More Geometric Tour Construction Heuristics Insertion variants for geometric instances – Cheapest Insertion into the convex hull (CHCI) – “Greatest Angle” insertion into the convex hull (CHGA) – Convex Hull, Cheapest Insertion with greatest angle (CCA) Double Strip (best of both horizontal and vertical strip tours) (DST) Karp’s Partitioning Algorithm (KP) Litke’s Clustering Algorithm Bentley’s Fast Recursive Partitioning Heuristic (FRP)

Performance “In Practice” Data Sources Johnson, Bentley, McGeoch, & Rothberg, “Near-Optimal Solutions to Very Large Traveling Salesman Problems,” unpublished (and as-yet- uncompleted) monograph (1994). Johnson & McGeoch, “The traveling salesman problem: A case study in local optimization,” chapter in Local Search in Combinatorial Optimization, Aarts & Lenstra (editors), Princeton University Press, Princeton, NJ, 2003, 215-310 [Also available on DSJ’s website]. Johnson & McGeoch, “Experimental analysis of heuristics for the STSP,” chapter in The Traveling Salesman Problem and its Variations, Gutin & Punnen (editors), Kluwer Academic Publishers, Dordrecht, 2002, 369-443 [Also available on DSJ’s website]. Website for the “8 th DIMACS Implementation Challenge: The Traveling Salesman Problem” [http://dimacs.rutgers.edu/Challenges/TSP – only minor updates since 2002].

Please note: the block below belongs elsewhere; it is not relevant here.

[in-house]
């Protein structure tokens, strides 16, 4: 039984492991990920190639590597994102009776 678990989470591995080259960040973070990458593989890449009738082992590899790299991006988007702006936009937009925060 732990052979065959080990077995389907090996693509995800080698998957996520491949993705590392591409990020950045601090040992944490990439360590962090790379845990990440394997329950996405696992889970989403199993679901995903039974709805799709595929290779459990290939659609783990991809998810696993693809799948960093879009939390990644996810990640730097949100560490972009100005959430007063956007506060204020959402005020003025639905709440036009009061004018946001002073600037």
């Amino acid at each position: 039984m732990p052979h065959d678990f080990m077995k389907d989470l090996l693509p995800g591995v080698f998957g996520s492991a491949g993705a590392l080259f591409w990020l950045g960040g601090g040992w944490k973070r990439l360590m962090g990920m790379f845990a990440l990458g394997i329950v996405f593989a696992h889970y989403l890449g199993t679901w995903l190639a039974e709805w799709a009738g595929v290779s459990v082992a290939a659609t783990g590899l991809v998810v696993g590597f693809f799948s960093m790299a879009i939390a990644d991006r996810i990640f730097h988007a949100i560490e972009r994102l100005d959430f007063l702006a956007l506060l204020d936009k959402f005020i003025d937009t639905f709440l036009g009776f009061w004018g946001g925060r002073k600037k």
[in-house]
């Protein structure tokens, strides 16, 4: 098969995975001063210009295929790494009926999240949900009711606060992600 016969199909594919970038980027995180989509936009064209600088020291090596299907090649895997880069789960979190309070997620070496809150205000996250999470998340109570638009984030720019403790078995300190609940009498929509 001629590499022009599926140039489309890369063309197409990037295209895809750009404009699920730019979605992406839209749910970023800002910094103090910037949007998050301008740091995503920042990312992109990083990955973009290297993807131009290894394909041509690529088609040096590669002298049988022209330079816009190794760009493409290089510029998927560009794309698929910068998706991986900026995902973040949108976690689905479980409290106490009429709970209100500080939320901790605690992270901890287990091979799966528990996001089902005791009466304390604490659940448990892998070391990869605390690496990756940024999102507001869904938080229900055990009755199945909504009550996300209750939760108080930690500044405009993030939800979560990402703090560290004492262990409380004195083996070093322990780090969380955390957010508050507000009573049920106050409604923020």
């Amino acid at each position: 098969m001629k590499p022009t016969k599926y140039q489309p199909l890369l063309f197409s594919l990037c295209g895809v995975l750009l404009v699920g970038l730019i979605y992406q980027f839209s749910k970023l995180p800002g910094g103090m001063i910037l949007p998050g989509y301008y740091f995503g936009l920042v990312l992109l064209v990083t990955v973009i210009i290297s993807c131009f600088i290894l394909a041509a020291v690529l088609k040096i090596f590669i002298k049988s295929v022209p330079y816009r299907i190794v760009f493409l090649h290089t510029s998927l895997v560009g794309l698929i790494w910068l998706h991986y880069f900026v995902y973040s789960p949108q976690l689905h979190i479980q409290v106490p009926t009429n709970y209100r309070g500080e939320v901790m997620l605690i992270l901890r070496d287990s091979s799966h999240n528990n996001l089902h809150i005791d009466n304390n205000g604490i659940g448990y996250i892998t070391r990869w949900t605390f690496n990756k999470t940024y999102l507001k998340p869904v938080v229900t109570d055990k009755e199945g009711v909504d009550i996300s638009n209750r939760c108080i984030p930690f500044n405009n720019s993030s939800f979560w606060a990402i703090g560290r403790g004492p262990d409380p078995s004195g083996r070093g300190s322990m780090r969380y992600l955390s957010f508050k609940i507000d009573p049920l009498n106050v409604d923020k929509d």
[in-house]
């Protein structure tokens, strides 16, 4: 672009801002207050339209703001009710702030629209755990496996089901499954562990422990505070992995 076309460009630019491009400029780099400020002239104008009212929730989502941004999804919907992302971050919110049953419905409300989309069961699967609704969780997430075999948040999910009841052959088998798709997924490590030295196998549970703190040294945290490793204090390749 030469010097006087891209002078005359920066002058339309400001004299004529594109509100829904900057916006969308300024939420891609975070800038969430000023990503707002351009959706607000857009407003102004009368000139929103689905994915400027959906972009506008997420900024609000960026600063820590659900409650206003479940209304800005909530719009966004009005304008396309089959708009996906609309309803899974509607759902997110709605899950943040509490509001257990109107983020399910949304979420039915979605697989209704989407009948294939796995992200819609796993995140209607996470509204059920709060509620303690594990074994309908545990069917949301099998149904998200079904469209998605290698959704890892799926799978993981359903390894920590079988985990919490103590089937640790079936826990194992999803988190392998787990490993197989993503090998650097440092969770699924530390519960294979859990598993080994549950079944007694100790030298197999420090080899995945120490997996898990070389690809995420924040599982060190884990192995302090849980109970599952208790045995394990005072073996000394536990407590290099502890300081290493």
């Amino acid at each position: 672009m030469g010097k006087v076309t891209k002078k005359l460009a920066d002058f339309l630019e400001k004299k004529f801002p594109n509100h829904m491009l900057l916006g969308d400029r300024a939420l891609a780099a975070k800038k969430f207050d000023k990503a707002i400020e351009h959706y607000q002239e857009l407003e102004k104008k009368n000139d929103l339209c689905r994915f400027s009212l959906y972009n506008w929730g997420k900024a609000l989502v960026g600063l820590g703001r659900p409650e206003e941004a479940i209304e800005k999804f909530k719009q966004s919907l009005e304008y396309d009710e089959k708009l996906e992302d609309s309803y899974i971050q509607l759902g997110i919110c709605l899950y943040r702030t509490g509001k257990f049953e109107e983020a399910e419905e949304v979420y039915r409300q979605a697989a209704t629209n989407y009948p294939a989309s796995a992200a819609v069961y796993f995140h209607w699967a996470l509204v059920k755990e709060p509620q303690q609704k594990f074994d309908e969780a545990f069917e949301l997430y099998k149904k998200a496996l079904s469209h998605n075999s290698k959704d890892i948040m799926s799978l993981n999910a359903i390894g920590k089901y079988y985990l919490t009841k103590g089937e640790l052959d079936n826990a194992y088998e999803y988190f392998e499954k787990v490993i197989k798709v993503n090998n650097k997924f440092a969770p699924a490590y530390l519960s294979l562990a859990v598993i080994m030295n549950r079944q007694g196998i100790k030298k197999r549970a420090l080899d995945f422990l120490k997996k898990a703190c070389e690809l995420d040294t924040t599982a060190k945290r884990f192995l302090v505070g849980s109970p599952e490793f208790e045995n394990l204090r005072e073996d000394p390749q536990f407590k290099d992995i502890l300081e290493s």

Performance “In Practice” Testbed 1: Random Euclidean Instances (Results appear to be reasonably well-correlated with those for our real-world instances.) N = 10,000

Performance “In Practice” Testbed 2: Random Clustered Instances Choose N/100 centers uniformly, then generate 100 normally-distributed points around each. N = 1,000N = 10,000N = 3,162